By decision of 16 February 2017 (‘the contested decision’), the Fifth Board of Appeal of EUIPO dismissed that appeal. First of all, it considered, in essence, that the sign applied for was descriptive in so far as that sign, for an English-speaking public having a higher than average level of attention, was descriptive of the characteristics of the services requested. Next, it held that that sign was also devoid of any distinctive character. Lastly, the Board of Appeal considered that the evidence produced by the applicant did not support the assertion that the element ‘expressvpn’ had become recognisable as the international registration holder’s trade mark.

Forms of order sought

7

In the application, the applicant claims that the Court should:

‘alter the [contested decision so as] to permit the [mark applied for to] proceed to registration on the basis that [that mark] is neither descriptive nor devoid of distinctive character and on the basis of the evidence of acquired distinctiveness submitted to the examiner and to the Fifth Board of Appeal’;

order EUIPO to pay the costs.

8

In the plea of inadmissibility, EUIPO contends that the Court should:

dismiss the action as inadmissible;

order the applicant to pay the costs;

in the alternative, in the event that the Court considers the action admissible, set a new time limit for taking further steps in the proceedings.

9

In the observations on the plea of inadmissibility, the applicant claims that the Court should reject that plea. It states that it is seeking only the alteration of the contested decision, ‘having the effect that the [mark applied for] will proceed to be added to the European Union trade mark register by [EUIPO], granting protection in respect of the European Union’. It also claims that EUIPO’s subsidiary request for the proceedings to continue should be upheld and that EUIPO should be ordered to pay the costs relating to the plea of inadmissibility.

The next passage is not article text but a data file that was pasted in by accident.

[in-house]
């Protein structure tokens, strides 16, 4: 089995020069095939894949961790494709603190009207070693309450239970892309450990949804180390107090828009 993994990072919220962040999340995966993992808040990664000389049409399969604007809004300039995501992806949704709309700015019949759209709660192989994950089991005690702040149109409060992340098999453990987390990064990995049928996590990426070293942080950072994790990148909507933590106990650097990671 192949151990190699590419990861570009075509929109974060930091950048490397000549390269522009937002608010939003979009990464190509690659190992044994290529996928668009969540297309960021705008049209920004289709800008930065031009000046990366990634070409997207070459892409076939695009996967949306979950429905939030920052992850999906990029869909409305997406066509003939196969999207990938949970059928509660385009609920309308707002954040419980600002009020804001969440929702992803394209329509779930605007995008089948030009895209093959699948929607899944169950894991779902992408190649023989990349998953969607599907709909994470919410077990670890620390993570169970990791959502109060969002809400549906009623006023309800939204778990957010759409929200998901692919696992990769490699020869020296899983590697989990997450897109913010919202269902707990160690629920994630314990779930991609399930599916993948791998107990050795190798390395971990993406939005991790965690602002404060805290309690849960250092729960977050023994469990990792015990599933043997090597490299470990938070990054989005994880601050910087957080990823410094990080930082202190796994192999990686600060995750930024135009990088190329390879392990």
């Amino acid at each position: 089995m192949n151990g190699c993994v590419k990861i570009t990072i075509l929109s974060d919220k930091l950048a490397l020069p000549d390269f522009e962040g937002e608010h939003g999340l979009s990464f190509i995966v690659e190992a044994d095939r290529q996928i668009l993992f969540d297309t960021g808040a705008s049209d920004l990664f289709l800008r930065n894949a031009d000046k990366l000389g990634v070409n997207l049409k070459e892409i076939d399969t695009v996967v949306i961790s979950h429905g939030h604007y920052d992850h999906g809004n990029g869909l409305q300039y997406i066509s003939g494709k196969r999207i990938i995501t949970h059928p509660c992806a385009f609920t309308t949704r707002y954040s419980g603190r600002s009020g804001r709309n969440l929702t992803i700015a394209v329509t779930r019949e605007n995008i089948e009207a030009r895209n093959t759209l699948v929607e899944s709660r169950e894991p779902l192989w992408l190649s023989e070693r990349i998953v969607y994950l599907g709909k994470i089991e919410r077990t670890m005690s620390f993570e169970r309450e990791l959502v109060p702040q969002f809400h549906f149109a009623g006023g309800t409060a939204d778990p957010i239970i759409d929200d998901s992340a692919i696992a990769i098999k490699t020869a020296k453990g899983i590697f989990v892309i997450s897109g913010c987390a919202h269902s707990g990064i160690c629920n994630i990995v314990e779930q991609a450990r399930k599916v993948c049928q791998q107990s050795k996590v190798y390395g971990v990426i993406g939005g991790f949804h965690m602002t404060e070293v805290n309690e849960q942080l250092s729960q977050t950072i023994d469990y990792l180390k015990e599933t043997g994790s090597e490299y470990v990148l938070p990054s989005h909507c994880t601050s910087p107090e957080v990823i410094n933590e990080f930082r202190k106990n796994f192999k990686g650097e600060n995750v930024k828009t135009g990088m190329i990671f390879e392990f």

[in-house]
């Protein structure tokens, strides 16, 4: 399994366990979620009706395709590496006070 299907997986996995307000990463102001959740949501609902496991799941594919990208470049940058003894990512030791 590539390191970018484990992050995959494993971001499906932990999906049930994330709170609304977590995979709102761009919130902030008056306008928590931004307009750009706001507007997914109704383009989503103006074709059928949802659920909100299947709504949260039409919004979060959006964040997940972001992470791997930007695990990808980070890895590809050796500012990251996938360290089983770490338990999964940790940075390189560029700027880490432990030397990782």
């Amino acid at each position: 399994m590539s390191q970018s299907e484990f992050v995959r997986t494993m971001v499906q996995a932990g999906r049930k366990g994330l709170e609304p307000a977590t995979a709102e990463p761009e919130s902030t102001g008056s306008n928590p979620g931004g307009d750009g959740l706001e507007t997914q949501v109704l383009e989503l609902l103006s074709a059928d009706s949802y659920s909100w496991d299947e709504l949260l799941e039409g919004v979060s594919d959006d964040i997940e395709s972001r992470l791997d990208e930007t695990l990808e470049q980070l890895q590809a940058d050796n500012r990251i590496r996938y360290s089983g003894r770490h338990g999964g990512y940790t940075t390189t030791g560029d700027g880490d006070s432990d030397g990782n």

Law

10

Pursuant to Article 130(1) and (7) of the Rules of Procedure of the General Court, the Court may, at the defendant’s request, give a decision on inadmissibility without going to the substance of the case.

11

In the present case, as EUIPO has requested a decision on the inadmissibility of the action, the Court, considering itself to be sufficiently informed by the documents before it, decides to give a decision on that request without taking further steps in the proceedings.

12

In support of its plea of inadmissibility, EUIPO contends, in essence, that the application is inadmissible, because the single head of claim seeks the alteration of the contested decision so that the mark applied for may be registered. However, EUIPO argues that the Court does not have jurisdiction to take cognisance of an application requesting it to alter the decision of a Board of Appeal, either by registering the mark itself or by ordering EUIPO to register that mark.

13

In its observations on the plea of inadmissibility, the applicant states that it is seeking only the alteration of the contested decision, ‘having the effect that the [mark applied for] will proceed to be added to the European Union trade mark register by [EUIPO], granting protection in respect of the European Union’.

14